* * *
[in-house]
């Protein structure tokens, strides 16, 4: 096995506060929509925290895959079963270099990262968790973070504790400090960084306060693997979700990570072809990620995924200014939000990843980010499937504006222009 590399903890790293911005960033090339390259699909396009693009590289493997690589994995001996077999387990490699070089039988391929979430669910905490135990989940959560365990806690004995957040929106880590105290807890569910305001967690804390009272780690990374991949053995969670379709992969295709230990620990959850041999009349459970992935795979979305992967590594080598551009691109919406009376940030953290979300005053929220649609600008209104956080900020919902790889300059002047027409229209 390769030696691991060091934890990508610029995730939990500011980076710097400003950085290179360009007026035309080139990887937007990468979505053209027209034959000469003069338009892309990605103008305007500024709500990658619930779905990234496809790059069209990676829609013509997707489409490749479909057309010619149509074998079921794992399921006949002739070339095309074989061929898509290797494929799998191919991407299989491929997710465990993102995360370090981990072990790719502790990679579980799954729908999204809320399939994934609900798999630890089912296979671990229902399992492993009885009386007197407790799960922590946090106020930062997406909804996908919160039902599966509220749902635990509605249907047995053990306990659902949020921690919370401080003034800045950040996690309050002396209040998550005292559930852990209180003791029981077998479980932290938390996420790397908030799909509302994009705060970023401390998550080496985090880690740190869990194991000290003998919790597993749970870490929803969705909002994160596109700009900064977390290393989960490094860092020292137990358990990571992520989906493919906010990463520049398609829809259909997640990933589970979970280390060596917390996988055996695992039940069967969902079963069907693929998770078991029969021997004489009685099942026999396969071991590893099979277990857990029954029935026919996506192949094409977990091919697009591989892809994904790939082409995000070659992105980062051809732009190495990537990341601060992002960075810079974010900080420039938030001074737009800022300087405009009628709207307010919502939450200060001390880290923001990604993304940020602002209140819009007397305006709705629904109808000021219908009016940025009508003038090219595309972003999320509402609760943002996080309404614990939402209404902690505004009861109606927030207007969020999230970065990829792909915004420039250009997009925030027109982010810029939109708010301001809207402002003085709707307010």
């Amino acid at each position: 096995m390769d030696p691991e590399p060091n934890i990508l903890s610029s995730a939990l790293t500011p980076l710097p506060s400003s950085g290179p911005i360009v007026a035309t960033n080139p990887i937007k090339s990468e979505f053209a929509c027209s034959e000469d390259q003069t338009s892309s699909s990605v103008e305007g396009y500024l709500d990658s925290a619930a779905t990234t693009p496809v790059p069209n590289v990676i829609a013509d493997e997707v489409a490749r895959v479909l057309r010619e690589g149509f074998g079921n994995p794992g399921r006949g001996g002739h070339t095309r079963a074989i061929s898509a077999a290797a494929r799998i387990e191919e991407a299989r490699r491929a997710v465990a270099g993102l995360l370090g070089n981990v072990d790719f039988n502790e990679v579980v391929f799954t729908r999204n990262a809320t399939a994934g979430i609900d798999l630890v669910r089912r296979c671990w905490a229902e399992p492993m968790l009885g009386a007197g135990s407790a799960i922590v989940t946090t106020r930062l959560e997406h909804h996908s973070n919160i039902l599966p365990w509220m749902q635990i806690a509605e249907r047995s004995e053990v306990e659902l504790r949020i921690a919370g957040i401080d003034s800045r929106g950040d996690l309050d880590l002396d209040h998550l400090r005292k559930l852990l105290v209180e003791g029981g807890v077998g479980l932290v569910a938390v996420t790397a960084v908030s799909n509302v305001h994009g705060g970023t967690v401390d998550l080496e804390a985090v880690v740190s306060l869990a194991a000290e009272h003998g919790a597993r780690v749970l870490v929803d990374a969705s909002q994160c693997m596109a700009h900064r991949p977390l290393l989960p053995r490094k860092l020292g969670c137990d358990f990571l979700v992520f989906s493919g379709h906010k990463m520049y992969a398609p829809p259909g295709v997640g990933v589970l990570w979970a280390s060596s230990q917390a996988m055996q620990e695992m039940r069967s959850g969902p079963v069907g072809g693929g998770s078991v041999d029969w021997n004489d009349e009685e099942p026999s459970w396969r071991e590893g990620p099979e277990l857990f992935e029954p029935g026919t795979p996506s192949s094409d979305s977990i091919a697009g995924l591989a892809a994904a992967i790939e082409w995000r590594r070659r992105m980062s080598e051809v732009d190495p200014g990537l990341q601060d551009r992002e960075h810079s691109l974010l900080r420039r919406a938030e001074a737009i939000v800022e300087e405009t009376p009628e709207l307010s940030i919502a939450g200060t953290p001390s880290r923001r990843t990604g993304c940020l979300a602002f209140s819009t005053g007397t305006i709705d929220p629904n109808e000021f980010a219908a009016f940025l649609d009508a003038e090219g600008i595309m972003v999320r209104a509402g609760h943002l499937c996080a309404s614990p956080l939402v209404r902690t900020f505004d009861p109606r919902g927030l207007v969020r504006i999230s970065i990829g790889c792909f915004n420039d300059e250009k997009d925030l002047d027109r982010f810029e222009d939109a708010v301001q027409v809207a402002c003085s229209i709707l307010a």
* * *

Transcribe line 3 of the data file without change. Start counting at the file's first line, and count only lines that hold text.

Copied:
């Amino acid at each position: 096995m390769d030696p691991e590399p060091n934890i990508l903890s610029s995730a939990l790293t500011p980076l710097p506060s400003s950085g290179p911005i360009v007026a035309t960033n080139p990887i937007k090339s990468e979505f053209a929509c027209s034959e000469d390259q003069t338009s892309s699909s990605v103008e305007g396009y500024l709500d990658s925290a619930a779905t990234t693009p496809v790059p069209n590289v990676i829609a013509d493997e997707v489409a490749r895959v479909l057309r010619e690589g149509f074998g079921n994995p794992g399921r006949g001996g002739h070339t095309r079963a074989i061929s898509a077999a290797a494929r799998i387990e191919e991407a299989r490699r491929a997710v465990a270099g993102l995360l370090g070089n981990v072990d790719f039988n502790e990679v579980v391929f799954t729908r999204n990262a809320t399939a994934g979430i609900d798999l630890v669910r089912r296979c671990w905490a229902e399992p492993m968790l009885g009386a007197g135990s407790a799960i922590v989940t946090t106020r930062l959560e997406h909804h996908s973070n919160i039902l599966p365990w509220m749902q635990i806690a509605e249907r047995s004995e053990v306990e659902l504790r949020i921690a919370g957040i401080d003034s800045r929106g950040d996690l309050d880590l002396d209040h998550l400090r005292k559930l852990l105290v209180e003791g029981g807890v077998g479980l932290v569910a938390v996420t790397a960084v908030s799909n509302v305001h994009g705060g970023t967690v401390d998550l080496e804390a985090v880690v740190s306060l869990a194991a000290e009272h003998g919790a597993r780690v749970l870490v929803d990374a969705s909002q994160c693997m596109a700009h900064r991949p977390l290393l989960p053995r490094k860092l020292g969670c137990d358990f990571l979700v992520f989906s493919g379709h906010k990463m520049y992969a398609p829809p259909g295709v997640g990933v589970l990570w979970a280390s060596s230990q917390a996988m055996q620990e695992m039940r069967s959850g969902p079963v069907g072809g693929g998770s078991v041999d029969w021997n004489d009349e009685e099942p026999s459970w396969r071991e590893g990620p099979e277990l857990f992935e029954p029935g026919t795979p996506s192949s094409d979305s977990i091919a697009g995924l591989a892809a994904a992967i790939e082409w995000r590594r070659r992105m980062s080598e051809v732009d190495p200014g990537l990341q601060d551009r992002e960075h810079s691109l974010l900080r420039r919406a938030e001074a737009i939000v800022e300087e405009t009376p009628e709207l307010s940030i919502a939450g200060t953290p001390s880290r923001r990843t990604g993304c940020l979300a602002f209140s819009t005053g007397t305006i709705d929220p629904n109808e000021f980010a219908a009016f940025l649609d009508a003038e090219g600008i595309m972003v999320r209104a509402g609760h943002l499937c996080a309404s614990p956080l939402v209404r902690t900020f505004d009861p109606r919902g927030l207007v969020r504006i999230s970065i990829g790889c792909f915004n420039d300059e250009k997009d925030l002047d027109r982010f810029e222009d939109a708010v301001q027409v809207a402002c003085s229209i709707l307010a």